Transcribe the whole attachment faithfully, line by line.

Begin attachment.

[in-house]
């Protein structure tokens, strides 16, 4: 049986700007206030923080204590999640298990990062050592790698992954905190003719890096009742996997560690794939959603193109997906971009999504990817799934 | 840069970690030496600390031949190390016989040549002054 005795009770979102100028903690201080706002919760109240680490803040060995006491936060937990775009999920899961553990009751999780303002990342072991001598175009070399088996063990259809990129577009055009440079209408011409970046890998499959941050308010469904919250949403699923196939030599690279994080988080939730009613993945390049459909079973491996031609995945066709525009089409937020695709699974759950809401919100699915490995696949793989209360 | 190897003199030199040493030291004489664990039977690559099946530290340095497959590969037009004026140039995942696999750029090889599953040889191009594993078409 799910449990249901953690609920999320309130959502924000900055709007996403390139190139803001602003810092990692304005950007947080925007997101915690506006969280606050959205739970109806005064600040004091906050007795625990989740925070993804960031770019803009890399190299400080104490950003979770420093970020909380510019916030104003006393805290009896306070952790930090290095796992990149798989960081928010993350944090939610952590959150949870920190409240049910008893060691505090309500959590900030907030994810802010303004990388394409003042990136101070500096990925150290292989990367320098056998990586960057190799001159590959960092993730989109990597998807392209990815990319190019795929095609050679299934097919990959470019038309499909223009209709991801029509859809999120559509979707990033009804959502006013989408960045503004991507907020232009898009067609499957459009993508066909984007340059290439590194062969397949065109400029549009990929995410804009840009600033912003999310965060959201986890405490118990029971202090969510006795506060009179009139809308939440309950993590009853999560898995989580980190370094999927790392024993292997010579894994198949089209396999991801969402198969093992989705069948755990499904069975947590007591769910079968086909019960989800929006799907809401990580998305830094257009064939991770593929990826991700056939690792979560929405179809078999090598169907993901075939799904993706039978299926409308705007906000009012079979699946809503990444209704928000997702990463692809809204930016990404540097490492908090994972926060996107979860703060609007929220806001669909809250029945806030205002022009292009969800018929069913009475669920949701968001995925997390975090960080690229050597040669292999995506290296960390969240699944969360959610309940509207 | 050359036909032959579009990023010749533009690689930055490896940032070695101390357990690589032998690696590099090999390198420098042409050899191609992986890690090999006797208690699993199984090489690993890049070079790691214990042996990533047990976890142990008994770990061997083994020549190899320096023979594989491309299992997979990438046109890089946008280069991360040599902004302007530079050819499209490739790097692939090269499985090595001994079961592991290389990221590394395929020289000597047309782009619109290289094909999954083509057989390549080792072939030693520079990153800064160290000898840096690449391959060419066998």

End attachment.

[in-house]
């Protein structure tokens, strides 16, 4: 049986700007206030923080204590999640298990990062050592790698992954905190003719890096009742996997560690794939959603193109997906971009999504990817799934 | 840069970690030496600390031949190390016989040549002054 005795009770979102100028903690201080706002919760109240680490803040060995006491936060937990775009999920899961553990009751999780303002990342072991001598175009070399088996063990259809990129577009055009440079209408011409970046890998499959941050308010469904919250949403699923196939030599690279994080988080939730009613993945390049459909079973491996031609995945066709525009089409937020695709699974759950809401919100699915490995696949793989209360 | 190897003199030199040493030291004489664990039977690559099946530290340095497959590969037009004026140039995942696999750029090889599953040889191009594993078409 799910449990249901953690609920999320309130959502924000900055709007996403390139190139803001602003810092990692304005950007947080925007997101915690506006969280606050959205739970109806005064600040004091906050007795625990989740925070993804960031770019803009890399190299400080104490950003979770420093970020909380510019916030104003006393805290009896306070952790930090290095796992990149798989960081928010993350944090939610952590959150949870920190409240049910008893060691505090309500959590900030907030994810802010303004990388394409003042990136101070500096990925150290292989990367320098056998990586960057190799001159590959960092993730989109990597998807392209990815990319190019795929095609050679299934097919990959470019038309499909223009209709991801029509859809999120559509979707990033009804959502006013989408960045503004991507907020232009898009067609499957459009993508066909984007340059290439590194062969397949065109400029549009990929995410804009840009600033912003999310965060959201986890405490118990029971202090969510006795506060009179009139809308939440309950993590009853999560898995989580980190370094999927790392024993292997010579894994198949089209396999991801969402198969093992989705069948755990499904069975947590007591769910079968086909019960989800929006799907809401990580998305830094257009064939991770593929990826991700056939690792979560929405179809078999090598169907993901075939799904993706039978299926409308705007906000009012079979699946809503990444209704928000997702990463692809809204930016990404540097490492908090994972926060996107979860703060609007929220806001669909809250029945806030205002022009292009969800018929069913009475669920949701968001995925997390975090960080690229050597040669292999995506290296960390969240699944969360959610309940509207 | 050359036909032959579009990023010749533009690689930055490896940032070695101390357990690589032998690696590099090999390198420098042409050899191609992986890690090999006797208690699993199984090489690993890049070079790691214990042996990533047990976890142990008994770990061997083994020549190899320096023979594989491309299992997979990438046109890089946008280069991360040599902004302007530079050819499209490739790097692939090269499985090595001994079961592991290389990221590394395929020289000597047309782009619109290289094909999954083509057989390549080792072939030693520079990153800064160290000898840096690449391959060419066998």